Questions about participation requirements:
- What requirements should there be for citizens receiving unemployment benefits to seek work and participate in services? - What sort of requirements most effectively get as many citizens back into sustainable work as possible?

These questions are very strongly contested. They're also inherently political and there is a values dimension. In most countries though the answers seem more driven by domestic politics than by evidence or thoughtfully articulated values.

After 14 months of listening to evidence, it is difficult to escape the conclusion that the current approach in Australia is ineffective and self-defeating.

As I've said before, we are 'Using a nuclear bomb to kill a mosquito'.

Your staff are drowning in red-tape much of which is due to the nature and extent of the current approach to mutual obligations. Shockingly, some providers tell us that majority of what their frontline staff do appears to be policing Services Australia requirements and doing admin into DEWR's terribly inefficient online ESS system. The Salvos Employment Plus report that 53% of their time now goes on these tasks. That is utterly ridiculous.

As the OECD tells us, incentives to work for most people are not the issue in Australia as social security payments are relatively low. Most people want to and have a strong financial incentive to work.

For those who are not in work, especially LTU, the evidence is that only a small percentage are actively cheating the system yet everyone else is lumped into that paradigm.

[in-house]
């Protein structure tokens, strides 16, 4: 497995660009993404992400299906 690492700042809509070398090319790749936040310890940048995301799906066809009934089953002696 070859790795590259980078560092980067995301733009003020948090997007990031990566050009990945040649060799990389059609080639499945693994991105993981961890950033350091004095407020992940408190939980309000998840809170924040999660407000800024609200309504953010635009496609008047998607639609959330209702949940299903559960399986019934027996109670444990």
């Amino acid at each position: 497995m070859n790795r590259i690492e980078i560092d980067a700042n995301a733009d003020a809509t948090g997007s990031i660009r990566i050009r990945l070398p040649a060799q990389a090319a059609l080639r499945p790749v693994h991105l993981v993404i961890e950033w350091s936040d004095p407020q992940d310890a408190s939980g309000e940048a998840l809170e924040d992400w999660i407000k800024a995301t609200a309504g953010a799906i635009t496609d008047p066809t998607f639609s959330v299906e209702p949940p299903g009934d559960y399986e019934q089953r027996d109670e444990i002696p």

We will recommend some practical things we could do about that and make sure citizens and services are accountable, without tying everyone up in pointless red tape and compliance.

In determining what participation requirements are reasonable and most effective, it is critical to differentiate between what is appropriate and most effective to support Long Term Unemployed people vs. those closer to the labour market.

The significant majority of Long Term Unemployed people today have multiple individual barriers. Sometimes more immediate problems in their lives even than unemployment. Homelessness. Family violence. Episodic mental illness and severe anxiety. Unresolved trauma. Caring responsibilities. Health issues. Chaotic lives or psycho-social disorders.

And, of course, large numbers of our fellow citizens face structural barriers beyond their control. Most commonly I'd point to age discrimination. Some of the most impactful discussions the Committee has had have been with people over 50 who are desperate to work again yet just cannot get a go. There are also barriers like racism, thin labour markets, education barriers, lack of transport and other factors.